The disappearing news-paper.
Her last known photograph shows Queen Elizabeth v2.0 smiling but much aged at her beloved Balmoral castle, awaiting her last prime minister. Examine her hands. They are black and blue. Observed the same in my last two visits with an ailing friend here in the Madison WI area, shortly before his death.
Detecting the same tell tale signs of necrosis in Madison’s favorite (and only) morning daily newspaper, the Wisconsin State Journal. How much longer does it have — at least, in print form?
First it was Brewers games. A standing box on page 2 of the sports section told you they were to play the night before and directed fans to go on-line to find the result. Never expected results for games played on the West coast but now even night games in Milwaukee are delayed. (And the website doesn’t make them easy to find.)
Disappearing our comics isn’t funny!
The patient took another turn for the worse with today’s announcement that subscribers must go on-line for their favorite comics. Makes no sense! Comics are hardly deadline-driven. The indentured servants here at Stately Blaska Manor are especially enamored of Arlo & Janis and Frazz, which now can be found only on-line. But where is Dilbert? Crankshaft? Beetle Bailey, Rex Morgan? Disappearing (verb, transitive) Hagar the Horrible is horrible!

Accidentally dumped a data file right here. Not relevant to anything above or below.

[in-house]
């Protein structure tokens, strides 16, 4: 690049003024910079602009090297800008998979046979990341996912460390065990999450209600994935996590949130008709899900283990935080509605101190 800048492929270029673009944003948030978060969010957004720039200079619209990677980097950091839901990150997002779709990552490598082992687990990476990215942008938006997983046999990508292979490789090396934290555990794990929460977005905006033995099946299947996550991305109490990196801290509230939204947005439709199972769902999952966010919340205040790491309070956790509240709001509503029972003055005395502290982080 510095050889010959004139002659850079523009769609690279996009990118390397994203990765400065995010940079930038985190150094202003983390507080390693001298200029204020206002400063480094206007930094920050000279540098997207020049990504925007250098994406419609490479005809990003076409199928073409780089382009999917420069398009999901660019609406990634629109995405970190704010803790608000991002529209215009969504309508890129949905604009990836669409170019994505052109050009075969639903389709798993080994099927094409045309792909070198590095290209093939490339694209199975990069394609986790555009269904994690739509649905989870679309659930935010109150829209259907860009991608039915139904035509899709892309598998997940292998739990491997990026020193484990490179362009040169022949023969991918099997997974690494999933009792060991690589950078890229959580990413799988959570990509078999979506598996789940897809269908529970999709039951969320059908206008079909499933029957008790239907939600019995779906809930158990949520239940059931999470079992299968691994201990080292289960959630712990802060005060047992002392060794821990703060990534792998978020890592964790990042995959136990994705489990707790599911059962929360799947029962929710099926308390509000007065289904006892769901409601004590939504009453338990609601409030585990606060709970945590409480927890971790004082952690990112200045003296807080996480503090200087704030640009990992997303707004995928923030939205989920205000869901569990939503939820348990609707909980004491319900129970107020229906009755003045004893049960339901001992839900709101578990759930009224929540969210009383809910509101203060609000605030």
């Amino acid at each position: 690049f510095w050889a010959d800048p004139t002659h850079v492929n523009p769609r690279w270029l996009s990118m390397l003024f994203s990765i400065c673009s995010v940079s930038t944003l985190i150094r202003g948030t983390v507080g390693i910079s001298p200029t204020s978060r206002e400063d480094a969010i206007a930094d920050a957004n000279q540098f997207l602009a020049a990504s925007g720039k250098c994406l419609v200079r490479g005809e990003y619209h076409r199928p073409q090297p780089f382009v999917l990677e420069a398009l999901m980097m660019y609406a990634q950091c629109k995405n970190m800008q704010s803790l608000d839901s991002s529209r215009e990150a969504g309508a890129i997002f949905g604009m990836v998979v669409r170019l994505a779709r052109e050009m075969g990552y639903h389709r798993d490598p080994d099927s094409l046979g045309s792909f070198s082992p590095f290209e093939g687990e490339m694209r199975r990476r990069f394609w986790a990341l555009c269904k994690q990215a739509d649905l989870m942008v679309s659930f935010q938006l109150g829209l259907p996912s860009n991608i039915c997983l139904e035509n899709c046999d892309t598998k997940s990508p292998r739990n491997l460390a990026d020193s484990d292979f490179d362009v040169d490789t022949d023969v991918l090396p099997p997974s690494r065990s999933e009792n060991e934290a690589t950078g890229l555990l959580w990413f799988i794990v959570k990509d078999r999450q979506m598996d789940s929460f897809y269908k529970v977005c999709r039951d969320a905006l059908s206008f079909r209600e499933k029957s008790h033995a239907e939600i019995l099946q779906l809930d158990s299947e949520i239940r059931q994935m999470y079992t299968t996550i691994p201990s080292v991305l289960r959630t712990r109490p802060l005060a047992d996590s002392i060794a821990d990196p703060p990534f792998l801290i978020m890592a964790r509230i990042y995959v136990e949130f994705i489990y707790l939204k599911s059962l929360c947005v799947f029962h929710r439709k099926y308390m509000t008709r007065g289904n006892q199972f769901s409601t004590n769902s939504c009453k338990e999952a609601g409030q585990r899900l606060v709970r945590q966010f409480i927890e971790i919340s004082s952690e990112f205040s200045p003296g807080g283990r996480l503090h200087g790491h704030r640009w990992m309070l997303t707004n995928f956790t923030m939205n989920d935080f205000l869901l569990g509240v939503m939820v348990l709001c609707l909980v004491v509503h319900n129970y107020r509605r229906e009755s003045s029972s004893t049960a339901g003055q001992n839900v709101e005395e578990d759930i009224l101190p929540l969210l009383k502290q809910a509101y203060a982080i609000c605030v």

Someone said that no method of communication ever goes away — that somewhere, someone, upon occasion — is sending smoke signals. Maybe so. The advantage of print is that it lands on your lap, gets in your face. It’s why political candidates flood your mailboxes with the oversized campaign mailers. Candidate websites — hell, your favorite blogge — must be searched for.
Reading news and commentary on-line works for us but comic strips don’t seem to translate electronically.
Hard times for newspapers
A Capital Times colleague, the late Mike Miller, noted that with every electronic production advancement the deadline moved earlier rather than later. We put out three editions until around 1980 — the first for far-flung delivery to places like Baraboo and Monroe. The last for city distribution.
Speaking of which, The Capital Times was one of only about 550 afternoon papers remaining in the U.S. when it gave up daily print publication on April 26, 2008. Only two are said to survive today, both in Montana.
Pew Research reports total weekday circulation — print and on-line — is down 40% since 2015. The decline in print-only is a more dramatic 55%. Advertising revenue is down 40% in just three years! Newsprint is also more expensive (inflation and supply chain). Finding delivery people is a headache, judging from the large number of openings the WI State Journal advertises. (Remember paper boys on bicycles?)
Growing up in the 1950s, brother Mike-boy and I would station ourselves behind dad on the couch as he read us the comics in The Capital Times: Alley Oop (with Professor Wonmug), Priscilla’s Pop, Out Our Way, Snuffy Smith, the adventures of Steve Roper (and Mike Nomad), and Our Boarding House (with Major Hoople).
Blaska’s Bottom Line: The proprietor of this newsstand credits/blames that experience for turning the boy into the superannuated scrivener he has become.